Enter Augusta National gray eminence Warren Buffett, who has publicly warned his top executives not to be lemmings. He says many corporate scandals (and no doubt lawsuits like the one above) arise because activity that is wrong is accepted as normal behavior. According to Buffett, if well respected managers engage in questionable practices, the thinking is “it must be OK to do it,” and that’s wrong too. He urges his managers to take leadership and not go along. Trouble is, he doesn’t really mean it. Even though the club’s blatant exclusion of women became a national argument that played out on the front pages and lasted a decade, Buffett and his buddies never spoke out, and certainly didn’t desert “team Augusta” for something so trivial as the fairness principle. So what if women executives are left out of client entertainment at the world’s most prestigious golf club (aka an off-campus business venue), and we hire a few prostitutes during Masters Tournament week?
An attitude of sex discrimination from top management is one place where the “trickle down” theory works. Women at lower levels of all of these companies and many others continue to report that front line managers get the message. Females are lesser, and a little sex discrimination in pay or promotion, on even a pinch on the butt once in awhile is no big deal. The all‑male team is where the real action is.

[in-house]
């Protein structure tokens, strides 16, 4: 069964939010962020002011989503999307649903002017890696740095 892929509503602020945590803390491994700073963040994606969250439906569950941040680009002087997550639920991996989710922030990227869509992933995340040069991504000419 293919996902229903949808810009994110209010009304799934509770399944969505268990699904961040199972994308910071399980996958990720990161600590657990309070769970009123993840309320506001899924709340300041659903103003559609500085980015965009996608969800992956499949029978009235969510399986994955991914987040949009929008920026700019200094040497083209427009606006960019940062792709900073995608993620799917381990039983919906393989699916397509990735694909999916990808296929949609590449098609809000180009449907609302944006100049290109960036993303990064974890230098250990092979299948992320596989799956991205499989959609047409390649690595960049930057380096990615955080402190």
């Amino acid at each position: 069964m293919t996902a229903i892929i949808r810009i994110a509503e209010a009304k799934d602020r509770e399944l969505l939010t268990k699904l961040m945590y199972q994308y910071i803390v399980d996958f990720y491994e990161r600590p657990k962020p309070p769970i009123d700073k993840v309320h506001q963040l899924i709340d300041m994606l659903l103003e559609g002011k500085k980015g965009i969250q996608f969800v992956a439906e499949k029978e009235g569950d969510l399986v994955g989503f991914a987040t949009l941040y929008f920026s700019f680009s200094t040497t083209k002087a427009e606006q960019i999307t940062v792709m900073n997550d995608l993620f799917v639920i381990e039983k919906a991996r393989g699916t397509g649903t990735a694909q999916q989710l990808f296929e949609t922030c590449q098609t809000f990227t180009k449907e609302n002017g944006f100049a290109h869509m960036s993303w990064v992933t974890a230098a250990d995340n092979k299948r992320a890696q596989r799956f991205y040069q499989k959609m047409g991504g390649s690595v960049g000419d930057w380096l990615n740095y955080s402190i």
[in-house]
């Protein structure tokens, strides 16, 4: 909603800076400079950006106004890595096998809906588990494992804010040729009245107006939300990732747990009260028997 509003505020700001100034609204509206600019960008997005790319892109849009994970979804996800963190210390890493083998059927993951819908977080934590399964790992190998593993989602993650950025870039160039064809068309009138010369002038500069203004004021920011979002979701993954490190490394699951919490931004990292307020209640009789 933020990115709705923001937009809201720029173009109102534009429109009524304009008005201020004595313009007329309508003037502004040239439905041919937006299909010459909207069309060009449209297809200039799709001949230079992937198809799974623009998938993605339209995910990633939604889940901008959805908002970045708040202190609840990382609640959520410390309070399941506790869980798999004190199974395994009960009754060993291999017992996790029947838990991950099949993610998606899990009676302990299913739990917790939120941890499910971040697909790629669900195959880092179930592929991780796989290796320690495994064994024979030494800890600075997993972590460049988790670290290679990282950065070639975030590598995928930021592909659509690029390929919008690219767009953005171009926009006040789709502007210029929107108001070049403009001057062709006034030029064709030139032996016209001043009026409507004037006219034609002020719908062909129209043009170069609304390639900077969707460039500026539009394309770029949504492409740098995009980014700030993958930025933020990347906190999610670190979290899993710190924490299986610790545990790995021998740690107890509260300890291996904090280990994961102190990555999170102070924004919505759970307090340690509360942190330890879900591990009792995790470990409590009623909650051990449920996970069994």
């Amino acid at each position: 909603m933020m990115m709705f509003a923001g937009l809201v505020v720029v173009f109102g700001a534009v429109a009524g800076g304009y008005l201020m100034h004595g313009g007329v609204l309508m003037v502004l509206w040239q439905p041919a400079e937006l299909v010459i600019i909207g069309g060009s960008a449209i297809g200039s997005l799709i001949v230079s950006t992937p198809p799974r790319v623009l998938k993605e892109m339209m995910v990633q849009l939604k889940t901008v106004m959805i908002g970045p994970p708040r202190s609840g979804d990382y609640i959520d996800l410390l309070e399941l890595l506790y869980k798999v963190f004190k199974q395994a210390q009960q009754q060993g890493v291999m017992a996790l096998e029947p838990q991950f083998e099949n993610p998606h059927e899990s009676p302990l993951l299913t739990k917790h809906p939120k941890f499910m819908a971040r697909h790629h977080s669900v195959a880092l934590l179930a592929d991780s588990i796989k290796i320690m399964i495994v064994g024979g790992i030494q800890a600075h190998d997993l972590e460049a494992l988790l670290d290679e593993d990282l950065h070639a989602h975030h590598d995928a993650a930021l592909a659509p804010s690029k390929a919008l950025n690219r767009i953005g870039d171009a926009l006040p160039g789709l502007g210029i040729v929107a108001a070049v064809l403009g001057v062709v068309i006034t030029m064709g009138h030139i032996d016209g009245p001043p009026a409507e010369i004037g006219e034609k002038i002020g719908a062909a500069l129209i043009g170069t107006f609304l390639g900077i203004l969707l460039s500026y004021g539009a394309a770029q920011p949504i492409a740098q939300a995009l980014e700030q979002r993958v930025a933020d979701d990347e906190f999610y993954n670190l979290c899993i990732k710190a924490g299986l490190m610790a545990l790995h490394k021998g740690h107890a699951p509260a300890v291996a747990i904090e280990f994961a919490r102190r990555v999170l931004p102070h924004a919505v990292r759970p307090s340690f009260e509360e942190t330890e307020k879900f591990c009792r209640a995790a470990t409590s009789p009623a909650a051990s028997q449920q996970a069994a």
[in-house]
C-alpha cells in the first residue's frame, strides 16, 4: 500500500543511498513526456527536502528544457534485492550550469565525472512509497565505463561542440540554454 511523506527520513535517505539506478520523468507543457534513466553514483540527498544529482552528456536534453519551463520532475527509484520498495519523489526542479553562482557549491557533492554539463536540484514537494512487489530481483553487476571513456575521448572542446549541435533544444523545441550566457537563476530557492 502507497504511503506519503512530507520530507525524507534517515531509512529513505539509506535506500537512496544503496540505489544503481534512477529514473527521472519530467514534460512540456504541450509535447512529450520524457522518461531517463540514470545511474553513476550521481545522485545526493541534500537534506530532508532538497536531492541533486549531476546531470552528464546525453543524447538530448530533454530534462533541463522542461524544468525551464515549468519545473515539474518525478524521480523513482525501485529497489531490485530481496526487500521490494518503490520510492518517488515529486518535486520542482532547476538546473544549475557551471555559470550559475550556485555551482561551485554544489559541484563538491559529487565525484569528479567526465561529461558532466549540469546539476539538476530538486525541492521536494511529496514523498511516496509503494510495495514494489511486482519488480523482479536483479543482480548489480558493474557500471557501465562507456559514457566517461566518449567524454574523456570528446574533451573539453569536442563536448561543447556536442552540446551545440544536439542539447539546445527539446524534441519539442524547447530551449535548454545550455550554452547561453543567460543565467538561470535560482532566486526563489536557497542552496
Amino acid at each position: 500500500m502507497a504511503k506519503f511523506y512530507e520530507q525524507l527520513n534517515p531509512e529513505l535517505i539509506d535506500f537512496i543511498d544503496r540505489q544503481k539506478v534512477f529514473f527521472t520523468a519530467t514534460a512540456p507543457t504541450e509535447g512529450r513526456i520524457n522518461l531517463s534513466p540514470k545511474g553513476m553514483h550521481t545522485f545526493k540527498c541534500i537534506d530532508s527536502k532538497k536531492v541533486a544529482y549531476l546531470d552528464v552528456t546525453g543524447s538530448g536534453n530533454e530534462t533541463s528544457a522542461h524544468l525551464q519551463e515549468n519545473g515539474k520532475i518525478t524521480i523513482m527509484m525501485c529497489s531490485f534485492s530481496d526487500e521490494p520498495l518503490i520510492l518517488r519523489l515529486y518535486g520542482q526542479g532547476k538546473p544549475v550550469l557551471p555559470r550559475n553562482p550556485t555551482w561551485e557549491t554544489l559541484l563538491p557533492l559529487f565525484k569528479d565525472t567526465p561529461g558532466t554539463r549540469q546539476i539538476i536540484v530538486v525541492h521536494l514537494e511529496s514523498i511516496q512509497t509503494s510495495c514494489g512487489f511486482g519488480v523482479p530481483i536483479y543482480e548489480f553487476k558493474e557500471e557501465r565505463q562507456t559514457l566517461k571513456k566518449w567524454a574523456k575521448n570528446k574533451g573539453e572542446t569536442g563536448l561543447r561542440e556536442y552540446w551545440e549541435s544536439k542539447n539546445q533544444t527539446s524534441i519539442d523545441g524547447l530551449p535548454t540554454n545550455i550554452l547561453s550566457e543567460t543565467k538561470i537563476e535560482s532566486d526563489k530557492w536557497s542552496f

So here’s a challenge to Warren Buffett and all the other uber business titans at Augusta National. Step up and say sex discrimination at the highest levels is wrong, and challenge your buddies in the Fortune 500 to join you in monitoring how well you’re doing in your own companies in paying and promoting women fairly. Start with that secretary who reportedly pays more taxes than you do, and go all the way up to the executive suite. If the numbers don’t add up for women, then change them and let the world know.
Fifty years after I left that Texas high school and ten years after the boys at Augusta stonewalled to defend an indefensible practice, it’s time those harmful “Friday Night Lights” of sex discrimination in corporate America are turned off.
Martha Burk is a political psychologist and women’s issues expert who is co-founder of the Center for Advancement of Public Policy, a research and policy analysis organization in Washington, D.C. She serves as the Money Editor for Ms. magazine, and is a syndicated newspaper columnist and frequent blogger for Huffington Post. In January 2012 she launched a new national show on public radio, “Equal Time with Martha Burk.” Her latest book Your Voice, Your Vote: The Savvy Woman’s Guide to Power, Politics, and the Change We Need (2012) is a Ms. magazine book selection. The 2008 edition won NM Book award for best political book of 2008. Follow Martha on Twitter @MarthaBurk. Click for more.